Good luck! I doubt that it's bright enough to seriously disturb anybody's dark adaptation. However, I know a fair number of stargazers who throw temper tantrums in the presence of any light that's not red.

#10 GlennLeDrew

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Posted 11 April 2013 - 04:27 AM

Small splotches of softly glowing green will not bother anyone, unless they're kneeling down right beside them. The light of the sky itself, even at a truly dark site, is -8 magnitude, which is like a fat crescent moon, or 30 Venuses. These little paint bits cannot in any way compete with that.

#11 PitchHitter

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Posted 11 April 2013 - 11:07 PM

I sell the UV lights. Great for finding the nasties that might have crawled in to your tent. They are near Visible LEDs and do produce a light purple secondary color but shielded should be no problem. If in doubt, cover the whole thing with a heavy cloth to charge the phosphor. The light from the phosphorescent (not florescent) paint is insignificant. Been there and done that but as you found out if exposed to sunlight, will glow most of the night. What is this about the sky being -8 Magnitude? If one added all the sources together they might get an equivalent but then that would ignore all the dark space between. Sky Glow under optimum conditions is still darker than about 22 Magnitude. The conclusion is right, the physics is just off.

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#12 Tony Flanders

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Posted 12 April 2013 - 04:43 AM

What is this about the sky being -8 Magnitude? If one added all the sources together they might get an equivalent.


Exactly. Actually, I suspect it's an overestimate, but it's certainly in the right ballbark.

Sky Glow under optimum conditions is still darker than about 22 Magnitude.


That's apples and oranges. Sky glow is magnitude 22 per square arcsecond, but the -8 and 22 are measured in different units, so they are in no way comparable. It's like if I say my car is 20 feet long and you say no, it goes 100 feet per second. The 20 and the 100 are in no way related.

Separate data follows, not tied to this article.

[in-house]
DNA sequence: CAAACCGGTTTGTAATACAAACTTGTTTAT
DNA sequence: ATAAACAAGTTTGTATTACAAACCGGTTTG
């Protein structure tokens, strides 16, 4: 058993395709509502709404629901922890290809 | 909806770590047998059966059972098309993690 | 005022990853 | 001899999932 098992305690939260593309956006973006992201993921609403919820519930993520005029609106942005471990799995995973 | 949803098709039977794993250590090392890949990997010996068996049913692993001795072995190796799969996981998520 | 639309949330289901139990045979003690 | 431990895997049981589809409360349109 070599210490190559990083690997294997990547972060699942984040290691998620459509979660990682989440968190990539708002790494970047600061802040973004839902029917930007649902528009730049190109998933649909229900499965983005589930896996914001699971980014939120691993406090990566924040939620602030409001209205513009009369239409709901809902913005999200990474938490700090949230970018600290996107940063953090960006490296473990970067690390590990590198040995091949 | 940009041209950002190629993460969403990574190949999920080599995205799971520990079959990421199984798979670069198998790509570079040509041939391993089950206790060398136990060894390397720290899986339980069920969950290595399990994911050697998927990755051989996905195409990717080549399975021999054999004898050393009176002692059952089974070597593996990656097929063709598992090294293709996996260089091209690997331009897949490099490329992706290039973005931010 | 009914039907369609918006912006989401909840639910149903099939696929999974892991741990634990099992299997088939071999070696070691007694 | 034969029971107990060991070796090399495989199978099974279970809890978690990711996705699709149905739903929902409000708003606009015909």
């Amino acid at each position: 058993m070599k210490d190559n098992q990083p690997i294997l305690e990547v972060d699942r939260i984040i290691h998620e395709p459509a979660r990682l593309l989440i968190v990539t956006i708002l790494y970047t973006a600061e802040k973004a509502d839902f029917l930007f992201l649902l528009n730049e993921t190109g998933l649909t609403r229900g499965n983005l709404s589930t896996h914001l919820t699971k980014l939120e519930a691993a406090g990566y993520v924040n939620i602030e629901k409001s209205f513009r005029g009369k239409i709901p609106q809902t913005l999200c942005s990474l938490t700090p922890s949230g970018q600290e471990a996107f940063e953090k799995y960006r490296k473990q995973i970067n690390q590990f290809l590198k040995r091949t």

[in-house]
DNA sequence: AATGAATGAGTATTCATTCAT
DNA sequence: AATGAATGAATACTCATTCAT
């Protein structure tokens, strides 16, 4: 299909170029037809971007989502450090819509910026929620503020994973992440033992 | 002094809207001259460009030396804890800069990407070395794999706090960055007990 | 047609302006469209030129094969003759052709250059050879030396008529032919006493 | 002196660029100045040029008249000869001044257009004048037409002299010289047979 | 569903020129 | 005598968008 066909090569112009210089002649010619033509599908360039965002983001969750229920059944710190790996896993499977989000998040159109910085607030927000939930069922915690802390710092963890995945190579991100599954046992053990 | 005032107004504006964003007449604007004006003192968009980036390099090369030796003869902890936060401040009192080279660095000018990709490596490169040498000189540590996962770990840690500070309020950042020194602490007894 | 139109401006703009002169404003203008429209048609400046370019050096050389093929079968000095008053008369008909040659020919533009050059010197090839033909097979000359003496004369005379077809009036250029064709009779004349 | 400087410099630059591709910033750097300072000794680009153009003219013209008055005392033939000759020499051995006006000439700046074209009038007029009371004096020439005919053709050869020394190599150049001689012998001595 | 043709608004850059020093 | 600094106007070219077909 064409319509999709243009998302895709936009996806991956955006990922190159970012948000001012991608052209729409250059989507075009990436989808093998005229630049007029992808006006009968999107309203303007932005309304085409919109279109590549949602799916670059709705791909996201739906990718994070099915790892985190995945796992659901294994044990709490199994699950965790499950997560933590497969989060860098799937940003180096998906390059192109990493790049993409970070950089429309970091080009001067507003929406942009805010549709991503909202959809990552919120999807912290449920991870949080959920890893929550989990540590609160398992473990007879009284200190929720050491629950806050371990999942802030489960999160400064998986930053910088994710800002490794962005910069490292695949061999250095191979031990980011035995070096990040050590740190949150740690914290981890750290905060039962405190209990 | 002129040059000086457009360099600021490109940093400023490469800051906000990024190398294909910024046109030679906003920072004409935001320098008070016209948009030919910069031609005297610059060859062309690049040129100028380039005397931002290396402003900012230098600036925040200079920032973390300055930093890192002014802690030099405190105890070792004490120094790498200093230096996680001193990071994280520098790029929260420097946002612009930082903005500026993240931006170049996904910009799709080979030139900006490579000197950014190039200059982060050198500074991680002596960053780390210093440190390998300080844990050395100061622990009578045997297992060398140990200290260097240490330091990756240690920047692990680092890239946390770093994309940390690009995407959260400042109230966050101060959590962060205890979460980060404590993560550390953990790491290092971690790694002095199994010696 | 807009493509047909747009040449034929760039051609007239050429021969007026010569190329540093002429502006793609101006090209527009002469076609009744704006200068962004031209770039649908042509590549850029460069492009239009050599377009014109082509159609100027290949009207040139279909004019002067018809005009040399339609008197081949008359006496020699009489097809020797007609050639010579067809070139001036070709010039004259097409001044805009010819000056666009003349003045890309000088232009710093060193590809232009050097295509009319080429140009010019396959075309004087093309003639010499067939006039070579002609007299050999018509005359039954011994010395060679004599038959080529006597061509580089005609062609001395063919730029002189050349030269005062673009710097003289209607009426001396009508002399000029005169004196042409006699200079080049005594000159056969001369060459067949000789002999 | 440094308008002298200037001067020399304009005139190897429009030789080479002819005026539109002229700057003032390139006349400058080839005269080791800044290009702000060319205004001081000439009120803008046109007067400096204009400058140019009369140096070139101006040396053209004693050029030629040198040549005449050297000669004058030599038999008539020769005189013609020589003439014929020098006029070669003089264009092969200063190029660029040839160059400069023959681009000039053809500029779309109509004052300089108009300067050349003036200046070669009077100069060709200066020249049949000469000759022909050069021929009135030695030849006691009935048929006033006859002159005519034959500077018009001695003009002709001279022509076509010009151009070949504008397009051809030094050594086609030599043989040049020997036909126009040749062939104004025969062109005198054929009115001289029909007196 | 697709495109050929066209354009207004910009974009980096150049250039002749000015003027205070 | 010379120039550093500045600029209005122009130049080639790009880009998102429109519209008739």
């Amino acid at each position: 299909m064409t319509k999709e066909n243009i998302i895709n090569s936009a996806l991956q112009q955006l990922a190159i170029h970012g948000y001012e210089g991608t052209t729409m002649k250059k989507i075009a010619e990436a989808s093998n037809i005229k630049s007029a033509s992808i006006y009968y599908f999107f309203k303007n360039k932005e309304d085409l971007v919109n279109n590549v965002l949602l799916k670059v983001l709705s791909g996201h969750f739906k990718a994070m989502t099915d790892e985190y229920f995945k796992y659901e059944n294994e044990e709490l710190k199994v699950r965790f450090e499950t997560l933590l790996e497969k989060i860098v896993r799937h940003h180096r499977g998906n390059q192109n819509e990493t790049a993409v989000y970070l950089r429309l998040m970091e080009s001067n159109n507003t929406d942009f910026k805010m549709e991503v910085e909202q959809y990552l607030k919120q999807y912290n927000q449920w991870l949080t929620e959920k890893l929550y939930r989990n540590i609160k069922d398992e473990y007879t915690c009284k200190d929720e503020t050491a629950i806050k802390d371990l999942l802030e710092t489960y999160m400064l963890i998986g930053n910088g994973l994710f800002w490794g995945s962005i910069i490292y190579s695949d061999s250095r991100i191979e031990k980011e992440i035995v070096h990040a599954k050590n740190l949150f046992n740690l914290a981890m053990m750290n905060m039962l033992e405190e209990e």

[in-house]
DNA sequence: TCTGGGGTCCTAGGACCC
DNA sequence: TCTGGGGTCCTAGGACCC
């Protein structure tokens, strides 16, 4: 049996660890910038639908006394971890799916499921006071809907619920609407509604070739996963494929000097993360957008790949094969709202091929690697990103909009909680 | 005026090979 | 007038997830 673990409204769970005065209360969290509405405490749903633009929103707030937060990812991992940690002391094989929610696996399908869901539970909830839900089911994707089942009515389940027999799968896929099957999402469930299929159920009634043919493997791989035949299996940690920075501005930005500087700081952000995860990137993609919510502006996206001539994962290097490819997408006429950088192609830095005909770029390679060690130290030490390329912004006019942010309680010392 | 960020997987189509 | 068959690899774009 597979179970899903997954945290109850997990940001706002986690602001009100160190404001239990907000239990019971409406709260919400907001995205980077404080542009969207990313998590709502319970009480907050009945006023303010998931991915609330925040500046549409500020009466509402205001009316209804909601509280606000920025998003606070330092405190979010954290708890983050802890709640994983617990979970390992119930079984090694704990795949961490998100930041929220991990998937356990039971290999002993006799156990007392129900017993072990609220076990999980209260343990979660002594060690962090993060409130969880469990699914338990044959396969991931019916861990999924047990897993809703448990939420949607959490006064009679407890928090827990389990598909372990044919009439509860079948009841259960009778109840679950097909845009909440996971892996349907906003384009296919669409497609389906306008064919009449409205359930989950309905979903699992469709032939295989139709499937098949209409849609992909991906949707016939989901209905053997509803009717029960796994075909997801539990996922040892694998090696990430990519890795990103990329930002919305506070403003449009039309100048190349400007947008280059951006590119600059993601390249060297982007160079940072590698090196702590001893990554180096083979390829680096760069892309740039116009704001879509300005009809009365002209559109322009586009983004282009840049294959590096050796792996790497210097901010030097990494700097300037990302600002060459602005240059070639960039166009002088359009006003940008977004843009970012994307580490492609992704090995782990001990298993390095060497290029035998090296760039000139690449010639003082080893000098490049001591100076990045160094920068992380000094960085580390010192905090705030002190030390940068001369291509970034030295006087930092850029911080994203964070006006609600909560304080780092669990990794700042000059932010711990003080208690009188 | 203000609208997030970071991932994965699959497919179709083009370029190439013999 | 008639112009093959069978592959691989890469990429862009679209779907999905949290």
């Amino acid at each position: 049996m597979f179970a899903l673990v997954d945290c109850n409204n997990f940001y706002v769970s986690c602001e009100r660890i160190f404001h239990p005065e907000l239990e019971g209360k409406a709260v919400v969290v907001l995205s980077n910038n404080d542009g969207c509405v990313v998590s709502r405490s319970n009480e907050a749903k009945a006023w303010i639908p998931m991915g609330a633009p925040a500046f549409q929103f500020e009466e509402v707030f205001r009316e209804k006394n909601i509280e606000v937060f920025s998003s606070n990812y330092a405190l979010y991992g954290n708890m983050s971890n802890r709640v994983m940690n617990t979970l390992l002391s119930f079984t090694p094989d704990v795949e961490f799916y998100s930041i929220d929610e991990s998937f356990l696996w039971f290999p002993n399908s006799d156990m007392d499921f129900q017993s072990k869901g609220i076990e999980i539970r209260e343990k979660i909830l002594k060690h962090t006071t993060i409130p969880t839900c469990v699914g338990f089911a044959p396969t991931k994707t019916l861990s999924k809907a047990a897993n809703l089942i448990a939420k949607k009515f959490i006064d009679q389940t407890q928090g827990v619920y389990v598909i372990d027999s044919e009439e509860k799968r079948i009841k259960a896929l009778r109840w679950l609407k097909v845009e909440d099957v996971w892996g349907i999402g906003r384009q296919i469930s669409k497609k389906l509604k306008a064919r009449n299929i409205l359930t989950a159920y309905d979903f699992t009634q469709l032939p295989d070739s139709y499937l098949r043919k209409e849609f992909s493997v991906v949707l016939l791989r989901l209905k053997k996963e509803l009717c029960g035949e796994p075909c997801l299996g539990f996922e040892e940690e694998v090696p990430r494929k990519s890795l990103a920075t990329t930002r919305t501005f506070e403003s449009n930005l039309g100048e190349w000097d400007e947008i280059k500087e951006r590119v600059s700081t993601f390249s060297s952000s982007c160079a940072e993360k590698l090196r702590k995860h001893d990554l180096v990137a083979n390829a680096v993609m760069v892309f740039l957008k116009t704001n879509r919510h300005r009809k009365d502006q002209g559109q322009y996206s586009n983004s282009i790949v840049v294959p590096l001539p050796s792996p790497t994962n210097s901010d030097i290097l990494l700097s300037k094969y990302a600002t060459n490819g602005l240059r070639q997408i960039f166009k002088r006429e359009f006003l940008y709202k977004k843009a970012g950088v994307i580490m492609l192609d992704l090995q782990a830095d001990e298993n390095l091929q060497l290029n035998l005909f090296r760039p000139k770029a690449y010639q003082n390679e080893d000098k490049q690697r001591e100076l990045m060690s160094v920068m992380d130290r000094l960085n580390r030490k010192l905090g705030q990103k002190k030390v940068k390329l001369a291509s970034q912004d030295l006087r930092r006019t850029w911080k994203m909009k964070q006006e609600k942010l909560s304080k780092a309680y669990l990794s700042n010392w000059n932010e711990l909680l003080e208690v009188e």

You could also express magnitude 22.0 per square arcsecond as magnitude 4.2 per square degree -- they mean exactly the same thing. And since the hemisphere of the celestial sphere is 20,000 square degrees, that works out to magnitude -6.6 per hemisphere -- not bad agreement with Glenn's figure.

The fact remains that the surface brightness of those phosphorescent strips is a good deal higher than the surface brightness of the sky -- else you could just use a mirror. Come to think of it, that might just work!

#13 GlennLeDrew

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Posted 14 April 2013 - 06:28 PM

Tony,
You've addressed the issue of the sky's integrated brightness nicely. I used -8 for two reasons.

1) The sky brightens toward the horizon (until to within a few degrees, where it tends to darken a little due to atmospheric extinction.)

2) In practice, rare is the site where the zenithal surface brightness is a 'perfect' 22 MPSAS. A more typical dark sky site for star parties might have this at about 21.3, or 0.7 magnitude brighter. And if we naively used this for the whole sky, the integrated light would then be -7.3.

Adding in the milky way and the odd light dome from a populated center, it's not unreasonable to use what might seem to be a pessimistic -8m for the sky glow.

Initially, these glowing paints and such are certainly much brighter than sky glow. But even so, a patch of about 1 square centimetre subtends a pretty small angle from some meters distant, where the light from each might equal that of a magnitude 1 star.

As the evening wears on and darkness settles in, they initially fade fairly quickly, diminishing asymptotically. During 'recharging', one need only illuminate them sufficiently to maintain a readable brightness, not to the point of becoming a veritable landing light strip! :grin:


All,
It bears stressing that the light from "the dark spaces between" is what contributes the most to sky glow. All the resolved stars together add to about -4.4m. If we err on the conservative side and take the sky glow as -6.6m, that's 2.2 magnitudes, or 7.6X brighter than the stars. If you could switch off all the stars, the light reaching the ground would hardly diminish.

#14 codger81

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Posted 14 April 2013 - 06:35 PM

Relevant to the compass orientation in the field of my dob sub-base, I had also thought to plant a phosphor marked north position stake at some distance before night set in to avoid unforeseen delays........Have not really tried this yet.....What do you think?